Since its launch only two years ago, more than 40 of USNR’s Multi-Track Fence systems have been sold. “It’s a cost-effective solution for mills that require a rapid, highly accurate fencing system in the most demanding applications, high-speed precision fencing systems for demanding applications requiring 0.25-centimetre resolution,” says Perrine. “It’s designed to retrofit into existing three-stage fence locations. The Multi-Track fence allows for wider lug spacing at higher speeds, with less critical timing than other rotary fence models.” The system operates without any air or hydraulics, using easy-to-maintain electric actuation.

Sales of the Gilbert High Speed Planer continue to remain very strong. “In the past two years, Gilbert has started up 14 new planer projects,” says planer sales manager Heidi Danbrook. “We are very proud and thankful to work with customers like Canfor, who have purchased three Gilbert planers for their Grande Prairie, Radium and Elko operations.”

Other recent sales include JD Irving, Manning Diversified Forest Products, Resolute Forest Products and Bibler Bros.
The Gilbert planer can operate at speeds from 800 to 4,000 FPM. “It uses ‘Pull-Through’’ technology, which prevents overlapping and breakages in the machine, allowing the operator to run damaged end boards with less trim loss,” says Danbrook. “It’s all electric, no hydraulic, with a small layout that will fit conveniently in an existing mill.” The Gilbert planer uses a Gilbert Automatic Positioning System to control cutterheads and other axes for optimal precision and higher grades.

High-tech ‘Marking’
Board identification is an area with new developments. Technology now available circumvents the need for board marking of any kind. These light projection systems are designed to allow check graders to more easily change optimizer settings as needed, increasing production efficiency. USNR’s new “Grade Projector” system, mounted above the lumber flow, projects the grade determined by the optimizer directly onto each board and the system tracks that projection with the board as it passes by check graders. “Check graders can then assess the grade for accuracy and make any parameter changes if necessary,” Perrine explains. The projected symbols representing the grades are customizable according to what the workers at each planer mill are used to using. One of these systems is installed at Carrier Lumber in Prince George, B.C.

Autolog introduces its “Check Grader Light Bar Info System,” which allows planer operators to verify in real time the linear ProGrader decision directly on the flat chain at the landing table. “The system is made of a top UV code reader and a dynamic grading zone of Autolog’s own design,” says sales manager Gabriel Payant. A standard characteristic of all linear planer optimizers, he notes, is a means to synchronize the board data with the board after they are on the lugs. “To do that, Autolog supplies a UV code printer located directly at the outfeed of the optimizer and a UV code reader located after the lug loader,” Payant explains.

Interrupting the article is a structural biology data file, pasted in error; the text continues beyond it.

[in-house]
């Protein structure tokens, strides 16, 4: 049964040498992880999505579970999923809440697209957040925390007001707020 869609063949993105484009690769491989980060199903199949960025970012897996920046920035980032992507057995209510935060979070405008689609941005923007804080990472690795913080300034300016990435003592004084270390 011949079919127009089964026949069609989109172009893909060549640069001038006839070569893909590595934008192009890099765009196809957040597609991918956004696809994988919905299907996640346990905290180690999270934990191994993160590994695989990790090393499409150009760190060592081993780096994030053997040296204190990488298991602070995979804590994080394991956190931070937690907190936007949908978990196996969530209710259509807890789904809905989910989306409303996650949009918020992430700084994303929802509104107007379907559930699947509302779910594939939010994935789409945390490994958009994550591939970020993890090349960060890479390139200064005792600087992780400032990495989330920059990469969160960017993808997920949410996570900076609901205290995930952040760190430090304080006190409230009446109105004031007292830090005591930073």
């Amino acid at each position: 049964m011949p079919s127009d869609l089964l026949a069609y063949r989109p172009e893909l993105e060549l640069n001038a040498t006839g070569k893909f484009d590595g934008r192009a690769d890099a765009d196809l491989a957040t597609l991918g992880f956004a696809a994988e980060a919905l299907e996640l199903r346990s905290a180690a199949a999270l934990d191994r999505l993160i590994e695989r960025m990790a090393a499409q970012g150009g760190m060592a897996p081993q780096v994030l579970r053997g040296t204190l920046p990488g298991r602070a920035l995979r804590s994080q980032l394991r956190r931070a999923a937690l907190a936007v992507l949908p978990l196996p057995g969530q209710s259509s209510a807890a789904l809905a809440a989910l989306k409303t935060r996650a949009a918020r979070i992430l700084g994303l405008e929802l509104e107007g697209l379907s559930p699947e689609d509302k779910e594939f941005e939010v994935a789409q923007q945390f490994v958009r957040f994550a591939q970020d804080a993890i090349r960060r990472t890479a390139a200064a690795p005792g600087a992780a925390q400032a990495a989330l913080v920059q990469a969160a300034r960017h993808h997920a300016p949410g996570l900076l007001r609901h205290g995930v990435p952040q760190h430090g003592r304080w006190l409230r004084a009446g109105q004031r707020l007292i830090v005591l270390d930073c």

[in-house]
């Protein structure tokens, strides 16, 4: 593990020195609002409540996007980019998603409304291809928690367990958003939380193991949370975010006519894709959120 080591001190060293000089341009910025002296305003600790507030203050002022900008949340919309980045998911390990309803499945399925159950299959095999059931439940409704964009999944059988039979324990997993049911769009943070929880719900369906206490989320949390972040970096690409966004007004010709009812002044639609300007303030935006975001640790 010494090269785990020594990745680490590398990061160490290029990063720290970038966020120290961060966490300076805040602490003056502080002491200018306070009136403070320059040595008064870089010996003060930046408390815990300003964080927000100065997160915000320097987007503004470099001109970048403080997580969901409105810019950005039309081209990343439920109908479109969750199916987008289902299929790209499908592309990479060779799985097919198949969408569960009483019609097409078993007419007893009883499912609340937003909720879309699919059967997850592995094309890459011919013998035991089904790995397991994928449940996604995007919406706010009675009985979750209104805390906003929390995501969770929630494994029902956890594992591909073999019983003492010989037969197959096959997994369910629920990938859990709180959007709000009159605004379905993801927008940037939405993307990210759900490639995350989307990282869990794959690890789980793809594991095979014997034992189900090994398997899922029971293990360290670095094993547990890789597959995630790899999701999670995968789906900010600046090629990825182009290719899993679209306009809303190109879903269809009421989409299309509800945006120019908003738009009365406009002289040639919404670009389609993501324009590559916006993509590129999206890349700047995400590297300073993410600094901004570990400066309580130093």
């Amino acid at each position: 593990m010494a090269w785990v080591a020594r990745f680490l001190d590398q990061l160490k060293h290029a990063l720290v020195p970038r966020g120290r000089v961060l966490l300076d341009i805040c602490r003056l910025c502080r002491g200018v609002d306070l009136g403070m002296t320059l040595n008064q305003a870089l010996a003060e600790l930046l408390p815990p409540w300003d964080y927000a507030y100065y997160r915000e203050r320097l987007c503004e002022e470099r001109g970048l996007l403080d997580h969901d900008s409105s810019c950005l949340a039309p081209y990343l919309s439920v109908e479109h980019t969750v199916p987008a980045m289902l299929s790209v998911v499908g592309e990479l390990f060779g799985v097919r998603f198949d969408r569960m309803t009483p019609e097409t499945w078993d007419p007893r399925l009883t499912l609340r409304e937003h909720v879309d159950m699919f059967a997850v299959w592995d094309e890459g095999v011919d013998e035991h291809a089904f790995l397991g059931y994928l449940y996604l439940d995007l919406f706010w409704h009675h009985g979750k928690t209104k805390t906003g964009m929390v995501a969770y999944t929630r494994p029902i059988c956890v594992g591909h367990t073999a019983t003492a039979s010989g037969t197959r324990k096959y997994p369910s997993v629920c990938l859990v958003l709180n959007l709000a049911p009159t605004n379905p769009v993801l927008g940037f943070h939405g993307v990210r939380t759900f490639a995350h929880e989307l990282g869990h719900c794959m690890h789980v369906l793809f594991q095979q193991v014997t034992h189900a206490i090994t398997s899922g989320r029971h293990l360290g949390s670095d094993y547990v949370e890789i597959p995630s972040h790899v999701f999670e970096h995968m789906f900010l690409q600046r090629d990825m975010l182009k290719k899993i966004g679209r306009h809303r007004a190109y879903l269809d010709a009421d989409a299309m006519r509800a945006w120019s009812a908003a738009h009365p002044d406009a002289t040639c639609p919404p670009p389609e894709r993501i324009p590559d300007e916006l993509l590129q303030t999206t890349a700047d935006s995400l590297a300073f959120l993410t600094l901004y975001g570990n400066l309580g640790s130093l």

Autolog also offers the option of an additional UV code reader on the flat chain at the landing table, which reads the grade solution and transfers this information to a light curtain bar. “The light curtain shows the optimizer grade solution to the check grader by means of different colours,” notes Payant. “The LEDs are mounted in columns of four and each row is made with LEDs of different colours, which allows displaying of 16 different grades.” For mills with cut-in-two solutions, Autolog proposes two light bars, where one bar displays the near-end grade and the other the far-end grade.

Lucidyne offers its “True-Q” lumber tracking system, which is able to use the unique “fingerprint” of a board’s surface to identify it further on in the production process. “We use it in all our scanning systems,” says Briskey.

Comact offers transverse scanning systems, which Optimization Operations Manager Stéphane Desjardins says don’t require any marking for board recognition further on in the process. Comact has delivered over 65 fully automated planer optimizers since 2004, and Desjardins says the company is proud to be the number 1 supplier in North America of graderless systems for every commercial species.

Its transverse system, known as GradExpert, detects visual defects and also measures wane and bow-crook-twist perfectly. “We believe that transverse systems are still the way to go for grading lumber properly,” Desjardins explains. “They allow you to scan boards at lower speeds for the same piece count compared to lineal scanning. With the new high-speed planers available on the market, this makes a huge difference.” In 2012, Comact sold three GradExpert systems for red cedar applications, and three for Radiata Pine processing.

Last year also saw three of Comact’s vision systems installed in hardwood applications, and another one is set for spring 2013. “This year, we will also start up the first sawmill/planer mill with vision systems in every step of the process,” says Desjardins. “The customer, Hampton Affiliates, is located in northern British Columbia. This will be a ‘premiere’ for our industry in North America.” Comact also offers a board edger application called the EdgExpert, being used in British Columbia for beetle-killed wood.